I've just moved into a new house and the heating doesn't work, hot water isn't circulating. I've narrowed it down to a stuck valve on the inflow to the water pump, it seems that the valve is closed. Unfortunately the thread on the valve has been worn down, so the usual tools can't attach to it (see pic).

Brute force with a spanner doesn't work, even after applying a lot of oil. I want to try gently heating it to see if that loosens things. Do any of you have some other tips or tricks that might help loosen it? I'm pretty good at home improvement but this one has me stumped... Stuck valve with worn thread

  • If you can't open it with a pair of pliers, it might be because it's already open. Have you tried to close it instead? Are you sure it's the valve? What did you do that narrowed it down to the valve? Nov 22, 2018 at 11:04
  • I'm sure it's the valve, and I have tried turning it both ways, yes. There is only about 80 degrees of travel in the valve. The valve on the pump outflow (same type) has 5 whole revolutions of travel.
    – os1
    Nov 22, 2018 at 11:19
  • Did you try to loosen the small packing nut on the stem and then turning the stem?
    – d.george
    Nov 22, 2018 at 13:10

2 Answers 2


Heat is an option, just note that if the valve seats with any kind of polymer/rubber seals you'll likely destroy them. In my experience, heat is never gentle if it's going to be effective.

I'd go for heat first (like acetylene-hot, not that weak propane/mapp hot), but be VERY ready to have to go out and replace the whole valve.

From looking at your picture, I'd cut above the 90 degree bend and sweat in a new bend and valve. After all, you're going to want to open and shut the valve at some point in the future, if you deal with it now, you'll be thankful later.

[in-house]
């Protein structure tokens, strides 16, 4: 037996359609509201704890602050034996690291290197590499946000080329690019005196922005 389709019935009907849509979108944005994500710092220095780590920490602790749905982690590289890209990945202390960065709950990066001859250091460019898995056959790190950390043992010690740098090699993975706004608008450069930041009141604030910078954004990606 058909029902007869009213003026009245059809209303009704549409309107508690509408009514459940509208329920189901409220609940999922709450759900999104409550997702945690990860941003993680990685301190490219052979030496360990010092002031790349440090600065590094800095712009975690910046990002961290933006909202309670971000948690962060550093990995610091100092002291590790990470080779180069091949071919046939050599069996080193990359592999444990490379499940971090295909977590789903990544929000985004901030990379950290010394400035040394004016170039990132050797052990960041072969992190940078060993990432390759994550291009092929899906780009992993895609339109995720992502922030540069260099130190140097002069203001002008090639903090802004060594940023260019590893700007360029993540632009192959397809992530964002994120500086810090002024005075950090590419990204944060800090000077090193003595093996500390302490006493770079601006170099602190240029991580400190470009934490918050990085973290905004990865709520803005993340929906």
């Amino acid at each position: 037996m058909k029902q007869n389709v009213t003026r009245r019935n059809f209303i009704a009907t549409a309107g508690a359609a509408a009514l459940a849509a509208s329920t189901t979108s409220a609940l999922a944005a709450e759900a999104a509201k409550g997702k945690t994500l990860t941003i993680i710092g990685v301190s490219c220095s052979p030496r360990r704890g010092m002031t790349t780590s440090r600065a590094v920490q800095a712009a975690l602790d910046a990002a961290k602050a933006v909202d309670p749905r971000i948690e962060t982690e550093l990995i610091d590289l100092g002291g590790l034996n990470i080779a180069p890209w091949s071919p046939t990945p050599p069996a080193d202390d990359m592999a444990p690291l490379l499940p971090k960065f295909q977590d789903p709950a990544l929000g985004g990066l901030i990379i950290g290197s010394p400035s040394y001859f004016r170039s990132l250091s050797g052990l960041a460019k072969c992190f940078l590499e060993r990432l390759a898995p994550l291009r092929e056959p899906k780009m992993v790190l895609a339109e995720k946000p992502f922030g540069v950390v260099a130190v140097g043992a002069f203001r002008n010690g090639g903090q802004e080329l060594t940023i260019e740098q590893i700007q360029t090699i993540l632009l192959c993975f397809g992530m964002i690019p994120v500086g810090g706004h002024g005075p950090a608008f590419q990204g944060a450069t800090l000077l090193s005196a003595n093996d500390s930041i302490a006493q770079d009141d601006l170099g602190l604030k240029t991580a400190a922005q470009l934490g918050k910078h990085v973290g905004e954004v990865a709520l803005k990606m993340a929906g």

• Thanks, in the end we replaced the entire heating system - so the stuck valve wasn't an issue!
    – os1
    Dec 13, 2018 at 13:52

Before you cut the copper to replace the valve, see if you can close the other valve and loosen the pump slightly (as if you were going to remove it), just to allow the water to flow slowly. If only a small amount of water comes out and stops leaking then you can assume the stuck valve is really closed. If the valve is stuck closed, you could look into the valve to see how the valve is constructed. My guess is that it is a gate valve. If it is a gate valve, they tend to stick from something stuck in the gate or the seat or from pressure on the upstream side of the valve. If that is the case, reduce the water pressure in the system as low as you can by opening a drain valve on the boiler and leaving all the vent valves closed. This can put the system into a slight negative pressure. You are trying to relieve the pressure on the inlet side of the valve. Then try turning the valve open (CCW). The last thing to try would be to have a 2nd person hid the gate inside the valve with a hammer and chisel or drift punch while you try to turn the valve open.(CCW) These are things I have done to open stock gate valves. Hope this helps.

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